Lecture Details and Reviews

The Tudor Buildings of Harpsden Court

3rd January, 2012 Ruth Gibson

Reviews

Reviewed by Valerie on 4th January, 2012

The Chairman introduced the speaker, HAHG member Ruth Gibson, who has a joint archaeology & history degree and has worked as a conservation officer for 15 years in Local Government and for the National Trust.

Ruth provided a detailed look at the development of the Tudor buildings of Harpsden Court. According to dendro-dating the timbers were felled between 1568-72 for the main range built by Sir Humffrey Forster. This pre-dates the mansion house of Greys Court built in 1575/6 by just a few years. Both have many similarities and appear to have used the same carpenters according to the very advanced construction methods used for the floor joists seen in both houses

A 1586 drawing by renowned cartographer John Blagrave from Reading exists of Sir Humffrey’s property showing the layout before C18th alterations when a kitchen cross-wing was added.

By 1689 the house with its adjoining farm, was in the possession of Henry and Elizabeth Hall, whose initials can be seen on the barn next to the church. On the other side of the road there are the familiar Victorian wall paper blocks placed on the gable ends of two of the buildings of Home Farm, which by 1855 had been moved across the road. These blocks apparently come from the eclectic collection of Leonard Noble, owner of Harpsden Court since 1897.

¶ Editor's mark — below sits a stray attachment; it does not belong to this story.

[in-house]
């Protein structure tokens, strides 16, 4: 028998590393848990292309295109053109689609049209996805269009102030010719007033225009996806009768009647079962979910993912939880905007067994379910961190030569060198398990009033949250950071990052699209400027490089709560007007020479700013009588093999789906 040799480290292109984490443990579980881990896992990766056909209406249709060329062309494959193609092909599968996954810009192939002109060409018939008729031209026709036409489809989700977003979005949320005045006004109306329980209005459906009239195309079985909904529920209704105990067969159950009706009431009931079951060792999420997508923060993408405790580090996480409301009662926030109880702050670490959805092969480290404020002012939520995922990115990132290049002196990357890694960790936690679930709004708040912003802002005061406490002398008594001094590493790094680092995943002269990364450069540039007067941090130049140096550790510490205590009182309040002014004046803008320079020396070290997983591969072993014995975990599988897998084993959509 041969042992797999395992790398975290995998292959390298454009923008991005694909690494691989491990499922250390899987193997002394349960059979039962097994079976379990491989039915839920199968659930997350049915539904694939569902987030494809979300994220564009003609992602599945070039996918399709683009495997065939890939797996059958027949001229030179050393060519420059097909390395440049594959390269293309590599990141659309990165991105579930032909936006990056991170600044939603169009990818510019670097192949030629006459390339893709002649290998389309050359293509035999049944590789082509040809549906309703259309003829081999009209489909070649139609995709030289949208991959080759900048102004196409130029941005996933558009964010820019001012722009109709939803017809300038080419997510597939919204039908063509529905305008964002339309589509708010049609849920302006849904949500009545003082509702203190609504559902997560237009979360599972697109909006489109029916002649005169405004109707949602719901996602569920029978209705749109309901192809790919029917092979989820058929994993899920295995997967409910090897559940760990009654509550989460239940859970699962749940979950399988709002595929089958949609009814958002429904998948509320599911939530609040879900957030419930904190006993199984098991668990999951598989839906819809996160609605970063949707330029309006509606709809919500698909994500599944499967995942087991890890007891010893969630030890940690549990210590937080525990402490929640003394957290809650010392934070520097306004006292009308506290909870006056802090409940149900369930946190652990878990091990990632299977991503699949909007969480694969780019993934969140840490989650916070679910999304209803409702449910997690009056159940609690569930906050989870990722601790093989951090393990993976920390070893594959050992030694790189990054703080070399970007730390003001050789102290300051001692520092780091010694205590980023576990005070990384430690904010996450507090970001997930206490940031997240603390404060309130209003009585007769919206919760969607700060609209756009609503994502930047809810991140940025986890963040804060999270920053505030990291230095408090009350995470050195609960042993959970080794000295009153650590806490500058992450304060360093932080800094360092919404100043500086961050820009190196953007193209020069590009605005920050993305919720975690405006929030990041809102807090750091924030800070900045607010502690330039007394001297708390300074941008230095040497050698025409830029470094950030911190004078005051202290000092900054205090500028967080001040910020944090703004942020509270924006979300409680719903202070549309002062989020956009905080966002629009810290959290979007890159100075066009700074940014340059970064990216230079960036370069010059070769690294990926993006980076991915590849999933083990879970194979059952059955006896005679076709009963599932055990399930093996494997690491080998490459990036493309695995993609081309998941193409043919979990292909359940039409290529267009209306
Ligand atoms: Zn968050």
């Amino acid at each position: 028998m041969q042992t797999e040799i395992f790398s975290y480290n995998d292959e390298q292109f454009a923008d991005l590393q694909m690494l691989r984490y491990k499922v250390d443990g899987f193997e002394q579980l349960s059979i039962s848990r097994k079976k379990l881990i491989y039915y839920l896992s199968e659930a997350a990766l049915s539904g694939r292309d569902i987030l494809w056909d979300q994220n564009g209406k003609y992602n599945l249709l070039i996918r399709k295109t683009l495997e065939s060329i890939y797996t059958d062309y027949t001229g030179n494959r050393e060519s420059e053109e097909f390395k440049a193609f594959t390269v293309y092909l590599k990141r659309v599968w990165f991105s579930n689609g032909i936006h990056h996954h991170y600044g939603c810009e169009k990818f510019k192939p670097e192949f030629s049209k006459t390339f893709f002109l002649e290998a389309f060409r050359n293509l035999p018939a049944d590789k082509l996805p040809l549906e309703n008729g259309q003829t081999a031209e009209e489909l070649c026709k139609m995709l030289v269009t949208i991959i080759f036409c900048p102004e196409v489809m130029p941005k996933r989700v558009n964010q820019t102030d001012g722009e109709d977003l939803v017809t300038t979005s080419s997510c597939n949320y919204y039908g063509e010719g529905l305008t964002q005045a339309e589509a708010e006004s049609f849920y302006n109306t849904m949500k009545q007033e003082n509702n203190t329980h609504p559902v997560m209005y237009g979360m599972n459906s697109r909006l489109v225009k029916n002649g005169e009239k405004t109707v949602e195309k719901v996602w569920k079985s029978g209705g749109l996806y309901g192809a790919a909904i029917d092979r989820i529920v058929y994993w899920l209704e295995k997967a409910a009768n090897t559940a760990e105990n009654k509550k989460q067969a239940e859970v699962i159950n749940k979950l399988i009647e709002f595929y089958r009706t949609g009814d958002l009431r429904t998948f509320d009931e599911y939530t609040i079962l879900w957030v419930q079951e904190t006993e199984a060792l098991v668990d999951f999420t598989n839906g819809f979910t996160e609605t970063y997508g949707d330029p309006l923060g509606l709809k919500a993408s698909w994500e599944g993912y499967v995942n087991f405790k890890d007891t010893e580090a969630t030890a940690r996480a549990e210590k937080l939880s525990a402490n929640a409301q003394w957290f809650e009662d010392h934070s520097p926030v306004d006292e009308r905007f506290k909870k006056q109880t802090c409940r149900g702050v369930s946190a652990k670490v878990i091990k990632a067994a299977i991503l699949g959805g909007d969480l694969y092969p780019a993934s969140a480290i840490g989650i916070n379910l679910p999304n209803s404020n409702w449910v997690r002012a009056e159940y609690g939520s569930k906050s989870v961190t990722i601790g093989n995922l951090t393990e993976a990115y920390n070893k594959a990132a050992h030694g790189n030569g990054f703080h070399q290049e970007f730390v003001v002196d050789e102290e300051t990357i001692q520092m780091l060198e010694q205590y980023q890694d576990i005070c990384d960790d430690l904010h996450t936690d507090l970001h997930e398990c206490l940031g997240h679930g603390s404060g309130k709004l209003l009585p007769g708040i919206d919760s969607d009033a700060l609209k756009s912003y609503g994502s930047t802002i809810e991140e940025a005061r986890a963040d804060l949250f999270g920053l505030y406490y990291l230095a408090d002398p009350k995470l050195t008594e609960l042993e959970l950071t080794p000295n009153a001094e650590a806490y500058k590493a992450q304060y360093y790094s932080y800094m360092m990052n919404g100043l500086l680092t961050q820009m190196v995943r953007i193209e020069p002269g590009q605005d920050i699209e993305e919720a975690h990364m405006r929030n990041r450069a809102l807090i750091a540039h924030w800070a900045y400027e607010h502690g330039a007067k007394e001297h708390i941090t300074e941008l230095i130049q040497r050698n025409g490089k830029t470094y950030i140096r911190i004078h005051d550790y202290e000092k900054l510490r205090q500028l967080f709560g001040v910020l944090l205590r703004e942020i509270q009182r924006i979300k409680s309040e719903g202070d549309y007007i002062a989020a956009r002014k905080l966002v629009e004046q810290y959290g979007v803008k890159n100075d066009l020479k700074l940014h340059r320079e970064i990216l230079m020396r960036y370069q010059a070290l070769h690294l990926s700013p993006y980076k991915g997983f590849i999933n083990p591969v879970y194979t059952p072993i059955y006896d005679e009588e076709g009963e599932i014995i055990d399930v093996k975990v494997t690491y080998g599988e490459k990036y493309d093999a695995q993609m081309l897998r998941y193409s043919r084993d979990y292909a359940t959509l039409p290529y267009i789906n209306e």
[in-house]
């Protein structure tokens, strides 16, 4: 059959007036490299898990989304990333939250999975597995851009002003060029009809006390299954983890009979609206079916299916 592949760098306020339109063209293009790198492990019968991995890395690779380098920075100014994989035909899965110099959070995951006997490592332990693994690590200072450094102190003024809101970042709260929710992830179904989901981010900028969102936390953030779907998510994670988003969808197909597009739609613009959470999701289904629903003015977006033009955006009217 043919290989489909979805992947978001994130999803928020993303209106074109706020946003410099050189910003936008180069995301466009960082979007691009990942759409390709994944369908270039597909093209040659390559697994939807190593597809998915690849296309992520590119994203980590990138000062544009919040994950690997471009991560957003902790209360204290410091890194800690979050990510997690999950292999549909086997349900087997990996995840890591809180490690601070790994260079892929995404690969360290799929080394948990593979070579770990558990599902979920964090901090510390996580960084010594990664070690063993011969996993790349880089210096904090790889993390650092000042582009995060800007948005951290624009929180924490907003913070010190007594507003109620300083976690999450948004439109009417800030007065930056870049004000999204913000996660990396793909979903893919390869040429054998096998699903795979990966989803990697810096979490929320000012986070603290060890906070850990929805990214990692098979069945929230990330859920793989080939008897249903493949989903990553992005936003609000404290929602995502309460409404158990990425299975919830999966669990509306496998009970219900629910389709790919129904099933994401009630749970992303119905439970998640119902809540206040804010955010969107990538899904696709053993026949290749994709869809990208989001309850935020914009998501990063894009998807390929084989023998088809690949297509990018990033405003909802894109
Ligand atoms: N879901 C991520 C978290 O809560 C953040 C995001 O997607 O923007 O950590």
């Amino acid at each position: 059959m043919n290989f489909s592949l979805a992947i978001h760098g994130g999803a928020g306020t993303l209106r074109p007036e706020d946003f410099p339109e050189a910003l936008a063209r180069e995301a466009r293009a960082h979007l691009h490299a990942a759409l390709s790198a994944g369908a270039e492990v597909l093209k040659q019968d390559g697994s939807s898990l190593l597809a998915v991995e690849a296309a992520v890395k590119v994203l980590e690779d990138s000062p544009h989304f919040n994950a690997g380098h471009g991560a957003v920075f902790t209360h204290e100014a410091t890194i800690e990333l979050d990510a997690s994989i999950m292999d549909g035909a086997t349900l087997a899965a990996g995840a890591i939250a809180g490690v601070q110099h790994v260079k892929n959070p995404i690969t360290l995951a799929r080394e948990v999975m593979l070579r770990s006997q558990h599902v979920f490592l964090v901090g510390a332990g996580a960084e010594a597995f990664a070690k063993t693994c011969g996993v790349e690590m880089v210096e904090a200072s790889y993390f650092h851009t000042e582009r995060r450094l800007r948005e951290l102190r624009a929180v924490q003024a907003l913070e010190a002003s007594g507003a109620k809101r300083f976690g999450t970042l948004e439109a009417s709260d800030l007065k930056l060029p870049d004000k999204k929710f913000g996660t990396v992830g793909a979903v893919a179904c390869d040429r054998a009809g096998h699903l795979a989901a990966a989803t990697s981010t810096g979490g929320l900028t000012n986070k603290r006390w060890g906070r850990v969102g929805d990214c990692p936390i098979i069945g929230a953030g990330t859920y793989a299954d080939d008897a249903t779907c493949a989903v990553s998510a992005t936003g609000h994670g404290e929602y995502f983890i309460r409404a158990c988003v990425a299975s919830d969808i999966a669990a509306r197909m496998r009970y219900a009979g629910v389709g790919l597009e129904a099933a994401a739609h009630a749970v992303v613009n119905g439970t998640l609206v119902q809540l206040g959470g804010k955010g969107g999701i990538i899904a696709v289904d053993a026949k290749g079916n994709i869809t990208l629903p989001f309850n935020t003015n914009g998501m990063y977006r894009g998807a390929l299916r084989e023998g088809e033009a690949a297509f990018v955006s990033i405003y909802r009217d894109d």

Meanwhile Harpsden Court had received a C18th gothick makeover to the window frontage, some of the windows being blocked out for appearance sake. As regards the Rococo music room on the first floor, Humphrey Gainsborough, a family friend of the Halls, introduced a cupola into the attic so as to hold up the laths and plasterwork of the ceiling below. Ruth also showed examples of the timber panelling of the hall, dining room and 1st floor solar; in the latter the panel hides a stone lancet window, a relic of a much earlier tower structure, later incorporated under the Tudor roof.

Ruth responded to questions arising from the interested audience and she was warmly thanked for her presentation.

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